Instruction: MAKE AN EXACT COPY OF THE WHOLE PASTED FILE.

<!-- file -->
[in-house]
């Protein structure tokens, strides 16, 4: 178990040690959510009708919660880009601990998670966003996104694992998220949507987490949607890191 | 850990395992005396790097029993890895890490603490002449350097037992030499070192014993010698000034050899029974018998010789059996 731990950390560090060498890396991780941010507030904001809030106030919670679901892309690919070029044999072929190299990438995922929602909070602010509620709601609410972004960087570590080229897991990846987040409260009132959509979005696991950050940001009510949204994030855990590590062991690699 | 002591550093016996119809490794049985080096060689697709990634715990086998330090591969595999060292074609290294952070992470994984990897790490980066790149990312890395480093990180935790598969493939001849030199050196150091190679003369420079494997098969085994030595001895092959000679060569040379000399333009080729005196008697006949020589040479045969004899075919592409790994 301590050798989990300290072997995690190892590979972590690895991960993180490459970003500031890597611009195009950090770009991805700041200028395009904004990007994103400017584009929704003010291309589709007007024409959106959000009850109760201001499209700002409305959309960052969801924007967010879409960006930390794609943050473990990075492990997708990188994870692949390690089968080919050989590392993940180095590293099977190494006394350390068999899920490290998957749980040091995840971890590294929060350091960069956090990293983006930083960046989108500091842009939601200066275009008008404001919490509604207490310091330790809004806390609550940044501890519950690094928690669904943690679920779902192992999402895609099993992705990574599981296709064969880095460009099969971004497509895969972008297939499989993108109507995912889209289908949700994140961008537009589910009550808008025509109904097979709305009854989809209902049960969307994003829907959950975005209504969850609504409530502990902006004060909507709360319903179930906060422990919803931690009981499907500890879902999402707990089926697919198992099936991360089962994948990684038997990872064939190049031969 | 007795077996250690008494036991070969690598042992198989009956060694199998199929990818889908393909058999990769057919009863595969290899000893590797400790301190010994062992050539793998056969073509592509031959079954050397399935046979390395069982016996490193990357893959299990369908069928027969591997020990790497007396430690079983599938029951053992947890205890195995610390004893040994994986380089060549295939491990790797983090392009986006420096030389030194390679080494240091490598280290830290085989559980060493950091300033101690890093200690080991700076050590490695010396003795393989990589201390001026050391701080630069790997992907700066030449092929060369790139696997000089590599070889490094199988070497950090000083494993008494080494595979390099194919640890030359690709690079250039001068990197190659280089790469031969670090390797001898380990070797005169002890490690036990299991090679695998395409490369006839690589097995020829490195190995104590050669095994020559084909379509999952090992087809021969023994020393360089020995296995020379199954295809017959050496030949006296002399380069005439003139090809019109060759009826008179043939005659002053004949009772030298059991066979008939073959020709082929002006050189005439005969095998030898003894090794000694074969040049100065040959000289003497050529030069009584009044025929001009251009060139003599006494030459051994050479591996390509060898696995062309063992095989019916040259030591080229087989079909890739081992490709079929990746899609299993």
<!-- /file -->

[in-house]
């Protein structure tokens, strides 16, 4: 178990040690959510009708919660880009601990998670966003996104694992998220949507987490949607890191 | 850990395992005396790097029993890895890490603490002449350097037992030499070192014993010698000034050899029974018998010789059996 731990950390560090060498890396991780941010507030904001809030106030919670679901892309690919070029044999072929190299990438995922929602909070602010509620709601609410972004960087570590080229897991990846987040409260009132959509979005696991950050940001009510949204994030855990590590062991690699 | 002591550093016996119809490794049985080096060689697709990634715990086998330090591969595999060292074609290294952070992470994984990897790490980066790149990312890395480093990180935790598969493939001849030199050196150091190679003369420079494997098969085994030595001895092959000679060569040379000399333009080729005196008697006949020589040479045969004899075919592409790994 301590050798989990300290072997995690190892590979972590690895991960993180490459970003500031890597611009195009950090770009991805700041200028395009904004990007994103400017584009929704003010291309589709007007024409959106959000009850109760201001499209700002409305959309960052969801924007967010879409960006930390794609943050473990990075492990997708990188994870692949390690089968080919050989590392993940180095590293099977190494006394350390068999899920490290998957749980040091995840971890590294929060350091960069956090990293983006930083960046989108500091842009939601200066275009008008404001919490509604207490310091330790809004806390609550940044501890519950690094928690669904943690679920779902192992999402895609099993992705990574599981296709064969880095460009099969971004497509895969972008297939499989993108109507995912889209289908949700994140961008537009589910009550808008025509109904097979709305009854989809209902049960969307994003829907959950975005209504969850609504409530502990902006004060909507709360319903179930906060422990919803931690009981499907500890879902999402707990089926697919198992099936991360089962994948990684038997990872064939190049031969 | 007795077996250690008494036991070969690598042992198989009956060694199998199929990818889908393909058999990769057919009863595969290899000893590797400790301190010994062992050539793998056969073509592509031959079954050397399935046979390395069982016996490193990357893959299990369908069928027969591997020990790497007396430690079983599938029951053992947890205890195995610390004893040994994986380089060549295939491990790797983090392009986006420096030389030194390679080494240091490598280290830290085989559980060493950091300033101690890093200690080991700076050590490695010396003795393989990589201390001026050391701080630069790997992907700066030449092929060369790139696997000089590599070889490094199988070497950090000083494993008494080494595979390099194919640890030359690709690079250039001068990197190659280089790469031969670090390797001898380990070797005169002890490690036990299991090679695998395409490369006839690589097995020829490195190995104590050669095994020559084909379509999952090992087809021969023994020393360089020995296995020379199954295809017959050496030949006296002399380069005439003139090809019109060759009826008179043939005659002053004949009772030298059991066979008939073959020709082929002006050189005439005969095998030898003894090794000694074969040049100065040959000289003497050529030069009584009044025929001009251009060139003599006494030459051994050479591996390509060898696995062309063992095989019916040259030591080229087989079909890739081992490709079929990746899609299993």